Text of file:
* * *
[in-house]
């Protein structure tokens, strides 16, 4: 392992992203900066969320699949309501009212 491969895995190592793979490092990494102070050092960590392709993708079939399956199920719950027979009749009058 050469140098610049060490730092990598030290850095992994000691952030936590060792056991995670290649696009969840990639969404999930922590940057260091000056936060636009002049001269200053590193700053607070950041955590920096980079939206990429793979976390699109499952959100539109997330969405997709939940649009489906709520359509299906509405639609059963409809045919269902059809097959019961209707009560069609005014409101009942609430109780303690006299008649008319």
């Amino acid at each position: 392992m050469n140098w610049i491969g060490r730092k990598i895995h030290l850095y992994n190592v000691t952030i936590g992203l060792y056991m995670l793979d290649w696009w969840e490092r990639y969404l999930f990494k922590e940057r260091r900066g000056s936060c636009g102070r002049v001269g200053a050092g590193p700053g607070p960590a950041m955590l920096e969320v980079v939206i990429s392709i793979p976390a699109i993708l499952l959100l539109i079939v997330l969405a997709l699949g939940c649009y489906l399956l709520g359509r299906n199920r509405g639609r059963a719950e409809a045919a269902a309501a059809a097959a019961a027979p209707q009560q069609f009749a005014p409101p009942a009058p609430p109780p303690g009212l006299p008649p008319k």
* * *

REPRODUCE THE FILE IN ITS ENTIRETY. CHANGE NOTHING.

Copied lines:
[in-house]
């Protein structure tokens, strides 16, 4: 392992992203900066969320699949309501009212 491969895995190592793979490092990494102070050092960590392709993708079939399956199920719950027979009749009058 050469140098610049060490730092990598030290850095992994000691952030936590060792056991995670290649696009969840990639969404999930922590940057260091000056936060636009002049001269200053590193700053607070950041955590920096980079939206990429793979976390699109499952959100539109997330969405997709939940649009489906709520359509299906509405639609059963409809045919269902059809097959019961209707009560069609005014409101009942609430109780303690006299008649008319």
């Amino acid at each position: 392992m050469n140098w610049i491969g060490r730092k990598i895995h030290l850095y992994n190592v000691t952030i936590g992203l060792y056991m995670l793979d290649w696009w969840e490092r990639y969404l999930f990494k922590e940057r260091r900066g000056s936060c636009g102070r002049v001269g200053a050092g590193p700053g607070p960590a950041m955590l920096e969320v980079v939206i990429s392709i793979p976390a699109i993708l499952l959100l539109i079939v997330l969405a997709l699949g939940c649009y489906l399956l709520g359509r299906n199920r509405g639609r059963a719950e409809a045919a269902a309501a059809a097959a019961a027979p209707q009560q069609f009749a005014p409101p009942a009058p609430p109780p303690g009212l006299p008649p008319k």